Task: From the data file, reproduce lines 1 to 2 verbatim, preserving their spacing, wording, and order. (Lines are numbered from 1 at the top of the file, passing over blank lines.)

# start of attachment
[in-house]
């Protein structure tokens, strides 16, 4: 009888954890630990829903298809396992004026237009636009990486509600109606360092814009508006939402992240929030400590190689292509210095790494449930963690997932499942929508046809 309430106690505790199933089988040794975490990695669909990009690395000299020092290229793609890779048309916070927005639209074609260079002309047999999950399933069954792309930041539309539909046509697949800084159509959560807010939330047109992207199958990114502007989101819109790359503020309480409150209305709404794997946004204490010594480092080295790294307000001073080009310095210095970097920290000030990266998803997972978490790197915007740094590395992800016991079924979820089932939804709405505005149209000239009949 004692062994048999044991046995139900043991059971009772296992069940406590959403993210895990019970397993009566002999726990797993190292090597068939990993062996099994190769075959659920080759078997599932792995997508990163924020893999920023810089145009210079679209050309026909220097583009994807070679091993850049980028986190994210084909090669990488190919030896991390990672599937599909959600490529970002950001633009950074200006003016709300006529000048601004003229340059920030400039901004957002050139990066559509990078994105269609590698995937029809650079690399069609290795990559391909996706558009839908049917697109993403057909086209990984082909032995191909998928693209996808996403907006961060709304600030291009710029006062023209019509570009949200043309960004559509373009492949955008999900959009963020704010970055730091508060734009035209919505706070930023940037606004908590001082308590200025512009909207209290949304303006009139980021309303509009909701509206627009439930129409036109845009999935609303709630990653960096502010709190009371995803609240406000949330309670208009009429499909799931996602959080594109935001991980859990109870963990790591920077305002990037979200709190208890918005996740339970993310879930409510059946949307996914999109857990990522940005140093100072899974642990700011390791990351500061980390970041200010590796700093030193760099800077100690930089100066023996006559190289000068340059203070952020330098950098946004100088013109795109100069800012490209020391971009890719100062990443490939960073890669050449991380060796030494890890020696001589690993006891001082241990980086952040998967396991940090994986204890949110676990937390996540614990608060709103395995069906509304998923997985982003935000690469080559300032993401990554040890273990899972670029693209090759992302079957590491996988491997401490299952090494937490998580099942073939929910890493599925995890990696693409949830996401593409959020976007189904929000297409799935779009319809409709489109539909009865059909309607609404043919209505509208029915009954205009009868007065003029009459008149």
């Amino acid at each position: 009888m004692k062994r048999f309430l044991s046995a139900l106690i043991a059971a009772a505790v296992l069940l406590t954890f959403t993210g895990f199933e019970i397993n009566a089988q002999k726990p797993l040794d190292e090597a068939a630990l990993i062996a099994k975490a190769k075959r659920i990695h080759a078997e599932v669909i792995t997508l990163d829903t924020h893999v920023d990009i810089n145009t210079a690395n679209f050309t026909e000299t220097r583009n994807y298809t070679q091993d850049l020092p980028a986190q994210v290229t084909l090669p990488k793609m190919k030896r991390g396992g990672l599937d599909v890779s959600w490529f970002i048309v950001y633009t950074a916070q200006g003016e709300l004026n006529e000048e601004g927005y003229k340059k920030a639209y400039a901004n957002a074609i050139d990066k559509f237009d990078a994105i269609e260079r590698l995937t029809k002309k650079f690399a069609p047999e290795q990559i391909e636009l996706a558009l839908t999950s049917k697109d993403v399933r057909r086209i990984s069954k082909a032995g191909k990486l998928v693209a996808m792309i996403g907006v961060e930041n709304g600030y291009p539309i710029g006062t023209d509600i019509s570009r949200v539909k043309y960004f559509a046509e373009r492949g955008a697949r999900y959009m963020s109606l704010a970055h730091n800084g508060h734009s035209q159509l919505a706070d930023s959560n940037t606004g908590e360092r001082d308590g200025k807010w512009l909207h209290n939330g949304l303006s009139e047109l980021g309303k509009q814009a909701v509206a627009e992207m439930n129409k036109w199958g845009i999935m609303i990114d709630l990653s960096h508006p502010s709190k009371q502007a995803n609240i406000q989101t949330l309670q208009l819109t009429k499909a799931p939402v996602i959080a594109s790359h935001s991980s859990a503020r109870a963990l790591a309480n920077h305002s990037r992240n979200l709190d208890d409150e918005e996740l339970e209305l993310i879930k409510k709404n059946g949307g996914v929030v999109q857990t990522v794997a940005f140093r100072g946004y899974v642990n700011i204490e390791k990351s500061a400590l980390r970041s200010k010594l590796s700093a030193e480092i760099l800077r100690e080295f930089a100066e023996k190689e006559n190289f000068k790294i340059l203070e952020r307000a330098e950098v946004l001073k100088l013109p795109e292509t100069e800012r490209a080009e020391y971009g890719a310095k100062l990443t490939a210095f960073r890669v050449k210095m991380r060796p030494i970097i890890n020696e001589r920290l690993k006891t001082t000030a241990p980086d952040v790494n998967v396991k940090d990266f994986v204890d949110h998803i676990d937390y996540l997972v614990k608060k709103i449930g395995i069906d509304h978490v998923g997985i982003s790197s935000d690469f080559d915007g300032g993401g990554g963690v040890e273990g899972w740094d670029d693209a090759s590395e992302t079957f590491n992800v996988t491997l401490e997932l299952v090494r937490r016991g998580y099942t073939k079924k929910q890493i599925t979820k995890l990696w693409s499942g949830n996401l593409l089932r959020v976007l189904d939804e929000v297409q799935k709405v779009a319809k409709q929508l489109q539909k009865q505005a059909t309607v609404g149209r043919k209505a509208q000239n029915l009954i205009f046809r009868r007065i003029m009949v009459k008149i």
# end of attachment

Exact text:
[in-house]
């Protein structure tokens, strides 16, 4: 009888954890630990829903298809396992004026237009636009990486509600109606360092814009508006939402992240929030400590190689292509210095790494449930963690997932499942929508046809 309430106690505790199933089988040794975490990695669909990009690395000299020092290229793609890779048309916070927005639209074609260079002309047999999950399933069954792309930041539309539909046509697949800084159509959560807010939330047109992207199958990114502007989101819109790359503020309480409150209305709404794997946004204490010594480092080295790294307000001073080009310095210095970097920290000030990266998803997972978490790197915007740094590395992800016991079924979820089932939804709405505005149209000239009949 004692062994048999044991046995139900043991059971009772296992069940406590959403993210895990019970397993009566002999726990797993190292090597068939990993062996099994190769075959659920080759078997599932792995997508990163924020893999920023810089145009210079679209050309026909220097583009994807070679091993850049980028986190994210084909090669990488190919030896991390990672599937599909959600490529970002950001633009950074200006003016709300006529000048601004003229340059920030400039901004957002050139990066559509990078994105269609590698995937029809650079690399069609290795990559391909996706558009839908049917697109993403057909086209990984082909032995191909998928693209996808996403907006961060709304600030291009710029006062023209019509570009949200043309960004559509373009492949955008999900959009963020704010970055730091508060734009035209919505706070930023940037606004908590001082308590200025512009909207209290949304303006009139980021309303509009909701509206627009439930129409036109845009999935609303709630990653960096502010709190009371995803609240406000949330309670208009009429499909799931996602959080594109935001991980859990109870963990790591920077305002990037979200709190208890918005996740339970993310879930409510059946949307996914999109857990990522940005140093100072899974642990700011390791990351500061980390970041200010590796700093030193760099800077100690930089100066023996006559190289000068340059203070952020330098950098946004100088013109795109100069800012490209020391971009890719100062990443490939960073890669050449991380060796030494890890020696001589690993006891001082241990980086952040998967396991940090994986204890949110676990937390996540614990608060709103395995069906509304998923997985982003935000690469080559300032993401990554040890273990899972670029693209090759992302079957590491996988491997401490299952090494937490998580099942073939929910890493599925995890990696693409949830996401593409959020976007189904929000297409799935779009319809409709489109539909009865059909309607609404043919209505509208029915009954205009009868007065003029009459008149």